Foundations of Chemistry

, Volume 14, Issue 1, pp 97–98 | Cite as

Bernadette Bensaude-Vincent and Jonathan Simon: Chemistry, the impure science

Imperial College Press, London, England, distributed by World Scientific Publishing Co., Singapore/Hackensack, NJ, 2008; reprinted, 2010, xii + 268 pp, ISBN: 978-1-84816-225-9 (hardbound), $76; £43
  • George B. KauffmanEmail author
Book Review

In this book, dedicated to the late historian of medicine and science Frederic Lawrence (Larry) Holmes (1932–2003), Bernadette Bensaude-Vincent, Professor of the History and Philosophy of Science at the Université Paris, Nanterre and recipient of the 1997 Dexter Award in the History of Chemistry, and Jonathan Simon of the Université Lyon 1 employ history to introduce central issues in the philosophy of chemistry. Using the theme of chemistry’s “impurity” and unmerited historical and academic neglect, they explore the tradition of chemistry’s negative image and argue for its positive philosophical value that reflects its characteristic practical engagement with the material world. They contend that the philosophical interest of chemistry should be based precisely on the fact that it is an “impure” science—one that mixes science with technological applications, eschewing high value, and not holding consistency as its highest value.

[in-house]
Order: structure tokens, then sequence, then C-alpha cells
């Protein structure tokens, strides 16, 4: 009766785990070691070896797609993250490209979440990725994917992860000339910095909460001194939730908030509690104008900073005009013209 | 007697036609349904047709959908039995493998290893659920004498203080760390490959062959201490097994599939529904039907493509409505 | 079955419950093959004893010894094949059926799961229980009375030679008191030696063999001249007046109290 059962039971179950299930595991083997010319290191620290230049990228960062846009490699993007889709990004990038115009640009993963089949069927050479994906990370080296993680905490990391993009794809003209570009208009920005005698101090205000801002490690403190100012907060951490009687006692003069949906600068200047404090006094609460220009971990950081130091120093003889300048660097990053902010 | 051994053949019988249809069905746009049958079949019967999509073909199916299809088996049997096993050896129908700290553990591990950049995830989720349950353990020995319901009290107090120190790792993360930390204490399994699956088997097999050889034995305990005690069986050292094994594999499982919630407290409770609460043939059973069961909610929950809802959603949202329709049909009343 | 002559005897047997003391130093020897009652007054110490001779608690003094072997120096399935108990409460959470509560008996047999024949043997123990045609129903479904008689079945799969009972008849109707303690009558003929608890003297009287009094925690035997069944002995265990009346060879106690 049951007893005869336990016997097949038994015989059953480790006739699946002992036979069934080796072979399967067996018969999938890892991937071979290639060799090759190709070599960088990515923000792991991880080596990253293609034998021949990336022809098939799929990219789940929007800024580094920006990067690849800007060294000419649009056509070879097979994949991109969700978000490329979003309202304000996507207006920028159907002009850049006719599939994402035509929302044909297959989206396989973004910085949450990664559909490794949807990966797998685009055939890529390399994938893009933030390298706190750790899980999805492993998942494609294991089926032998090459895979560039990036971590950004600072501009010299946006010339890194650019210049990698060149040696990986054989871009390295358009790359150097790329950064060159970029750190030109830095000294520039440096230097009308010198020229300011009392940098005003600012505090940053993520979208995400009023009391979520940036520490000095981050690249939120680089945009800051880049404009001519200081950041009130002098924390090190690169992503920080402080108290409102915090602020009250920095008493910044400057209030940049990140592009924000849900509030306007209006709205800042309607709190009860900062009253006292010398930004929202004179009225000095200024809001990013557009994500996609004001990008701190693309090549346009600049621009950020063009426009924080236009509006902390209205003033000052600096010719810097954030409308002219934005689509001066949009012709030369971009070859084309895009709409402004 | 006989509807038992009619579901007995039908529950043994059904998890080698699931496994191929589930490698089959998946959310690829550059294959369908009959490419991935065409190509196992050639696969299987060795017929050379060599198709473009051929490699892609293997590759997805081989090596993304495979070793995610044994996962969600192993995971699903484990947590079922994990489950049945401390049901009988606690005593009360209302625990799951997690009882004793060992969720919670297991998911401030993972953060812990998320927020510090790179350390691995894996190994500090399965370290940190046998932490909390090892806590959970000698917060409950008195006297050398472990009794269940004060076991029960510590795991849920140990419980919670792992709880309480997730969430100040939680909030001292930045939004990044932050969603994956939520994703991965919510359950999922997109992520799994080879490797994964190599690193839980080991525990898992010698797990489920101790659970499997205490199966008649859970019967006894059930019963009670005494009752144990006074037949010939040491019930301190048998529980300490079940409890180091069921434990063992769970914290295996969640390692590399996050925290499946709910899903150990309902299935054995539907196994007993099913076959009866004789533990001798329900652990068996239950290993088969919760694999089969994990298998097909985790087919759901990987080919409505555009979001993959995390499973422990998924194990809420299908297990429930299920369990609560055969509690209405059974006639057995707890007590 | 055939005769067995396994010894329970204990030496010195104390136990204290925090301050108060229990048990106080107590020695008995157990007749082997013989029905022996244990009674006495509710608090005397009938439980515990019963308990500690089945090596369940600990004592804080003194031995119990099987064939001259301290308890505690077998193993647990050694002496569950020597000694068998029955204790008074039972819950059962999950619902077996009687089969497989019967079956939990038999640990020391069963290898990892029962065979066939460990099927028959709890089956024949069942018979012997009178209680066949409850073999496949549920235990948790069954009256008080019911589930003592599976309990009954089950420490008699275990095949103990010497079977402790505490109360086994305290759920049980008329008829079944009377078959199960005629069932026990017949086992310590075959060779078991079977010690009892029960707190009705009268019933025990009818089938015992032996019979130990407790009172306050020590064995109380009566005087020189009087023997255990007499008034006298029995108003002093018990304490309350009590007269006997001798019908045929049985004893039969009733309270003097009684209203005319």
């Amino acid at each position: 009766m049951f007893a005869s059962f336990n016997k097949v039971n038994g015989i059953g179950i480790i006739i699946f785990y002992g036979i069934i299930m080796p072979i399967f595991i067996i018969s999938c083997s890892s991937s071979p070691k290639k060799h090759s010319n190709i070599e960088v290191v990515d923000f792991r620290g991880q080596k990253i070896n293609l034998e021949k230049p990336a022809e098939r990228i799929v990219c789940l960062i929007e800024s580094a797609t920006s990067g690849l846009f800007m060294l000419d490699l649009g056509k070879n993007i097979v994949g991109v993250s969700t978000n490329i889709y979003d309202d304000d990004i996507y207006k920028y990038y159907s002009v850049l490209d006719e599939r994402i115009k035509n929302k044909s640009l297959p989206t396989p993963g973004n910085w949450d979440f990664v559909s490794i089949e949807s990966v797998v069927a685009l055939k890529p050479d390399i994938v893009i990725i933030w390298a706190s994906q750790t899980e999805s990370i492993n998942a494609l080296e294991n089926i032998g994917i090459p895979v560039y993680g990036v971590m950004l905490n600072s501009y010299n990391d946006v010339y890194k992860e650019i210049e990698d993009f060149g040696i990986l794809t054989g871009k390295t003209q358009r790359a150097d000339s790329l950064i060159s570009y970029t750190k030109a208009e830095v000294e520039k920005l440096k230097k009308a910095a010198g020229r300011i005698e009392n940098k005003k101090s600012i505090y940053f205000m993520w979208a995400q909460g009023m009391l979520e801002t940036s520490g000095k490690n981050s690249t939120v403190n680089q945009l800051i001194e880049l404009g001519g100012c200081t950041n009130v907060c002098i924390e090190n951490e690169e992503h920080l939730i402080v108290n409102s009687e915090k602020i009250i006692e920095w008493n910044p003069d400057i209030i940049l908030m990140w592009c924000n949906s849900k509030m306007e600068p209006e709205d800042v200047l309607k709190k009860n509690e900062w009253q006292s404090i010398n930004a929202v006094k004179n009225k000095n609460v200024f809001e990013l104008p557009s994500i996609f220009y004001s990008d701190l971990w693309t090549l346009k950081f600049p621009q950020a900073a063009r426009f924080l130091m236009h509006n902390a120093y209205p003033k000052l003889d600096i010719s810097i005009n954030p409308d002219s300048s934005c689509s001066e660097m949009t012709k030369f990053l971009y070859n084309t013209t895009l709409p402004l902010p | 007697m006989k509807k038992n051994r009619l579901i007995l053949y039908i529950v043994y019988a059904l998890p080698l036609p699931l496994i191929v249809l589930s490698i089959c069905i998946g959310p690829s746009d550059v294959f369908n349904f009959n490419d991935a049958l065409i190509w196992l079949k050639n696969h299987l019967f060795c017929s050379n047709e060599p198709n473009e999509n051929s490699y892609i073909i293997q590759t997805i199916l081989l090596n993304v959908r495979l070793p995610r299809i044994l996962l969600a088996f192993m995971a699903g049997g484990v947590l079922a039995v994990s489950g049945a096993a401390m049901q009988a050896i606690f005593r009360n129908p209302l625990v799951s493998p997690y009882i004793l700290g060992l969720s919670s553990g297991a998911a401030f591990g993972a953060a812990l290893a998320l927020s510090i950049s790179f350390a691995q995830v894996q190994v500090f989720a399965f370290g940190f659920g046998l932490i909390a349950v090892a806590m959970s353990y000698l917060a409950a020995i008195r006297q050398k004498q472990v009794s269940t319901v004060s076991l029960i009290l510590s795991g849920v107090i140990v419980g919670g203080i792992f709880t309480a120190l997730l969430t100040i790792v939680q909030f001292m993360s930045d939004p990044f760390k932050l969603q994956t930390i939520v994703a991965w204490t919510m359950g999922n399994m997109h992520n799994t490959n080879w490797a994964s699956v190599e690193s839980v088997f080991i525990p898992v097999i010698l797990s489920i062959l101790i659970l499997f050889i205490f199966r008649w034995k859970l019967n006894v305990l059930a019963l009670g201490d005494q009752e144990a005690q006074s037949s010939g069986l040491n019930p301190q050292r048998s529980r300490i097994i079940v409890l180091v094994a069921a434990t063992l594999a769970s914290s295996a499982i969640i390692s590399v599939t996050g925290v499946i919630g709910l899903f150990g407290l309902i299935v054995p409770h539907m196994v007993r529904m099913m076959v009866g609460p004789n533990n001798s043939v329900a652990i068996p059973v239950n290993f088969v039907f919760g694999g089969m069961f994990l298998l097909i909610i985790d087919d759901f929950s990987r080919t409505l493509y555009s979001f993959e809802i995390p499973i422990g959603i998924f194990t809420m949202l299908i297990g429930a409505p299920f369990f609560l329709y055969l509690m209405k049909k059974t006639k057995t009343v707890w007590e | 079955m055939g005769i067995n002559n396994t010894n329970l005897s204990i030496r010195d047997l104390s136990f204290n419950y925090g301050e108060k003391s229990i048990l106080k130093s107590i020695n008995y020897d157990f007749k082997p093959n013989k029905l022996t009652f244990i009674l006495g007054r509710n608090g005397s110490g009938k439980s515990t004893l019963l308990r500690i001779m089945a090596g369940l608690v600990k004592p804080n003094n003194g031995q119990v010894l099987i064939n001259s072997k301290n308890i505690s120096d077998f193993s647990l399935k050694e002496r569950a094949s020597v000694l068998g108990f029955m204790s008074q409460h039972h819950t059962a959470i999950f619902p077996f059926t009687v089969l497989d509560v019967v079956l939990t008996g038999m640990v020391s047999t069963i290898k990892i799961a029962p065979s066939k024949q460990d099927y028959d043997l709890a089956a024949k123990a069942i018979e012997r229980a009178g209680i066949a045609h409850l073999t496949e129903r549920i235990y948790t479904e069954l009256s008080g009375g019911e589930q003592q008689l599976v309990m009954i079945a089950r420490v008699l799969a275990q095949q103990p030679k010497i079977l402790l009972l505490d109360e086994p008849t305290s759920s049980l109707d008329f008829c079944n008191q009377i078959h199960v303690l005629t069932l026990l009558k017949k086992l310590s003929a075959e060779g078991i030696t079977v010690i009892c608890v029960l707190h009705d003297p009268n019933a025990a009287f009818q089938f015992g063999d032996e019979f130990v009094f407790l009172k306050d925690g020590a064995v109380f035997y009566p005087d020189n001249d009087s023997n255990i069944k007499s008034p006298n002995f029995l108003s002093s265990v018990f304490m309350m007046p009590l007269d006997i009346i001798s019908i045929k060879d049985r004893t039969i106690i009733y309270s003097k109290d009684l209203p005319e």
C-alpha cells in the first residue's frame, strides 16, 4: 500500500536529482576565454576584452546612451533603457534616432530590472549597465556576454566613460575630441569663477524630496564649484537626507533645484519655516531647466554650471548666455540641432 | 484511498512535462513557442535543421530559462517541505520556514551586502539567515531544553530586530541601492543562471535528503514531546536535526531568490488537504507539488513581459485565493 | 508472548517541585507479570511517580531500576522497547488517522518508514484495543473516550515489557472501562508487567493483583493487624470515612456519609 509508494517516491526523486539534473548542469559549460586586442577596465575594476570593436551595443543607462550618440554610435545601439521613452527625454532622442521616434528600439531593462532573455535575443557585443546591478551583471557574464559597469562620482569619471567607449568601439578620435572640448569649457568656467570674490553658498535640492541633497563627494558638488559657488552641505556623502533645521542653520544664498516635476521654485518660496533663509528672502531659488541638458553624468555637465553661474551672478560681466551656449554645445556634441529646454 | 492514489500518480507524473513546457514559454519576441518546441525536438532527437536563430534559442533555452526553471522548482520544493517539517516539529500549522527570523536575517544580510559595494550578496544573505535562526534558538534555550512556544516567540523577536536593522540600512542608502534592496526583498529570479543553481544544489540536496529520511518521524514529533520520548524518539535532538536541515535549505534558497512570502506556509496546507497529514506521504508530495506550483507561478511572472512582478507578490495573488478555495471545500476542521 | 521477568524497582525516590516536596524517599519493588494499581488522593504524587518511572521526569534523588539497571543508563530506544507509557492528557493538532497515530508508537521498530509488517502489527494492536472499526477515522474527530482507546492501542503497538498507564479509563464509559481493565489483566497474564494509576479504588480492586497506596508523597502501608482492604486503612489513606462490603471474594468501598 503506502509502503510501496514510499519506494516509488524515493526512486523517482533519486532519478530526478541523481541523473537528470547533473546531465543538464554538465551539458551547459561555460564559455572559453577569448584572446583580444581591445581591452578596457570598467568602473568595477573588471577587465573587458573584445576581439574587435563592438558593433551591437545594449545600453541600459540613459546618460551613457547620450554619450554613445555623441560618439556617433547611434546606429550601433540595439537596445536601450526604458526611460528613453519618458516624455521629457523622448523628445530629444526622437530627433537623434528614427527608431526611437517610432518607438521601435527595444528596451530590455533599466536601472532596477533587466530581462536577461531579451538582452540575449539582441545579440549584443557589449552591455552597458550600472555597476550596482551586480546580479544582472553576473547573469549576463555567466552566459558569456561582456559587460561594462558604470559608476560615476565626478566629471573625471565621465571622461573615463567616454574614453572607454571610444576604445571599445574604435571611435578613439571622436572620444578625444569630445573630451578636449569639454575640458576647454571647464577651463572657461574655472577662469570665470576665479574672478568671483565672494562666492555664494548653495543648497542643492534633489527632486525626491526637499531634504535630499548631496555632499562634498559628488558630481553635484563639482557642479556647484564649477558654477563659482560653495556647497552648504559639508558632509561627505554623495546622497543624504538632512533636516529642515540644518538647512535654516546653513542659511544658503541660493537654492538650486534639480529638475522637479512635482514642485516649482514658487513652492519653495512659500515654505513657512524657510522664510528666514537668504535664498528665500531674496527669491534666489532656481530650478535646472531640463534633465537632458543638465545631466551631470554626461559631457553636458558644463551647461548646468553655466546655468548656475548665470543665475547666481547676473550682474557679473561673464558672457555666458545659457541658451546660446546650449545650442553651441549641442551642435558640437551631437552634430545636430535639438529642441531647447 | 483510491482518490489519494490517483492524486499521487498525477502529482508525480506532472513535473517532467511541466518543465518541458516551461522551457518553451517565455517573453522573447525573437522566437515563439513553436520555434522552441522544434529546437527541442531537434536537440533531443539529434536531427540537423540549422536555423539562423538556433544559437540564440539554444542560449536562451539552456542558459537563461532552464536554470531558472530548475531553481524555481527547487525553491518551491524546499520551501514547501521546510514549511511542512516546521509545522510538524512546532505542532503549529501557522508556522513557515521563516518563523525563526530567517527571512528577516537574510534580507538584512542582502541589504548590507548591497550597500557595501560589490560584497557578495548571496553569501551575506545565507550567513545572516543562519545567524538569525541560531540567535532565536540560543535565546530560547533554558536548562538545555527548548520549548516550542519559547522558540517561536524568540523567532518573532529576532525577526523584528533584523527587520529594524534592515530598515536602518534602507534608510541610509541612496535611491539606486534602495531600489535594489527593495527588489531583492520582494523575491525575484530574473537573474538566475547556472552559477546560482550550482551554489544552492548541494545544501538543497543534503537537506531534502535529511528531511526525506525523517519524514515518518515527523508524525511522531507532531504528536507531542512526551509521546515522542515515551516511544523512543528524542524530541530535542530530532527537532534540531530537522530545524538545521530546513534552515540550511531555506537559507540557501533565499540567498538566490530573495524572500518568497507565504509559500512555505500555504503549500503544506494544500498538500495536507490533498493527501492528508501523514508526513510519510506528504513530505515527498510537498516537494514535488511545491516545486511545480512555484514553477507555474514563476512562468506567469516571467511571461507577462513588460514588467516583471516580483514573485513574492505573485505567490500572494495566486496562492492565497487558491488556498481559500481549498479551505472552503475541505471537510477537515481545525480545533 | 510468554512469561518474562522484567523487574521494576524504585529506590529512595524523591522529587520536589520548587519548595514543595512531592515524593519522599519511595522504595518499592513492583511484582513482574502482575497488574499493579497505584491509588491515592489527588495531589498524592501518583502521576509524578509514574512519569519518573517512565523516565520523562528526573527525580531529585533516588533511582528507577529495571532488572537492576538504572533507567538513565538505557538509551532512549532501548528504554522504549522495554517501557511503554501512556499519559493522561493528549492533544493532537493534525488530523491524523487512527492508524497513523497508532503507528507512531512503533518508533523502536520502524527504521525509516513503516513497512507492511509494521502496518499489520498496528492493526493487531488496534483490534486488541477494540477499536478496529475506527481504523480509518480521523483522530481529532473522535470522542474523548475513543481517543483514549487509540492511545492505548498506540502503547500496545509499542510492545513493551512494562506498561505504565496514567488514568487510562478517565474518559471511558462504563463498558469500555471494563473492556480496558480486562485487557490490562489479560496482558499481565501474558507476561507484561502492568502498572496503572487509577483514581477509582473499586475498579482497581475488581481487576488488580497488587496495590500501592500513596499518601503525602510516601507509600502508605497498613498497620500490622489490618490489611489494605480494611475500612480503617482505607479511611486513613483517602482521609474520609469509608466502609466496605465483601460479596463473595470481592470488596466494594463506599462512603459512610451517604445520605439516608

Bensaude-Vincent and Simon hope “to establish an...

Copyright information

© Springer Science+Business Media B.V. 2011

Authors and Affiliations

  1. 1.Department of ChemistryCalifornia State University, FresnoFresnoUSA

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